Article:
Giles was, as always, sharp in his article on Rodrigo Duterte’s victory in the Philippine election (“New Philippines president is a gangster”, June SR).
However, I believe there are a few things we have to consider to understand the situation.
First, the Maoist Communist Party (CPP) is part of the National Democratic Front (NDF), which includes organisations of workers, peasants, students, women, etc. So if we simply regard the CPP as “no force for progress” it is hard to see how we build relationships with these organisations.
Second, left winger Sonny Melencio in fact declared his support for one of the liberal candidates, Grace Poe — Chis Escudero team (Philippine Daily Inquirer, 26 February 2016).
Third, as Giles said, Duterte got more support from the middle classes (socioeconomic classes ABCD) than the poorest (E), who make up 30 percent of the population.
His federalism policy, however, helped him to sweep a surprising amount of votes in Mindanao (an island in the south of the Philippines) — an unprecedented feat in presidential elections. The majority of Muslims and Catholics voted for him.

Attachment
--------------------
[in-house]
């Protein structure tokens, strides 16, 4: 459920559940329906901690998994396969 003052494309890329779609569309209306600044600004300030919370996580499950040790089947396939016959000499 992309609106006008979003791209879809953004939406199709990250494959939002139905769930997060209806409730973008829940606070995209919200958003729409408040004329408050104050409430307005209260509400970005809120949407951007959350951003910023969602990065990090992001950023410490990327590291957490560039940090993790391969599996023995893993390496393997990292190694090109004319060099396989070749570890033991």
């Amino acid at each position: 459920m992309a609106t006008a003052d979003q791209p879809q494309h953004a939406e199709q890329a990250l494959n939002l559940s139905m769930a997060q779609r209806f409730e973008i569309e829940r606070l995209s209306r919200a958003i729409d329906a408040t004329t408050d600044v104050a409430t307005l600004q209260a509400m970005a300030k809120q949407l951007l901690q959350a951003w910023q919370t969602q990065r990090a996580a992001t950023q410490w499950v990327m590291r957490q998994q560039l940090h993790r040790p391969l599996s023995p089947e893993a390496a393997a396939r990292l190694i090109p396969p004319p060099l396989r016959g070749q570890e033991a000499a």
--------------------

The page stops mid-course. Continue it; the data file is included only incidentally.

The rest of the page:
I had to worry about my auditory acuity when NDF and other left wingers compared Duterte to Juan Peron and even Hugo Chavez or Evo Morales.
Many on the left in Mindanao say, “The left in Luzon [the northern Philippines, where “Imperial Manila”, as we call it in Mindanao, is] really don’t know what it is going on here.”
Philippine government budgets for development mostly go to Luzon, and Mindanao people believe they have been ignored for a long time. Fourteen of the 20 poorest provinces in the Philippines are in Mindanao.
This poverty is the very reason why the Muslims and indigenous people have been fighting for a long time.
This is why, even though I agree with Giles on Duterte, I believe we have to understand more concretely who supported Duterte and why.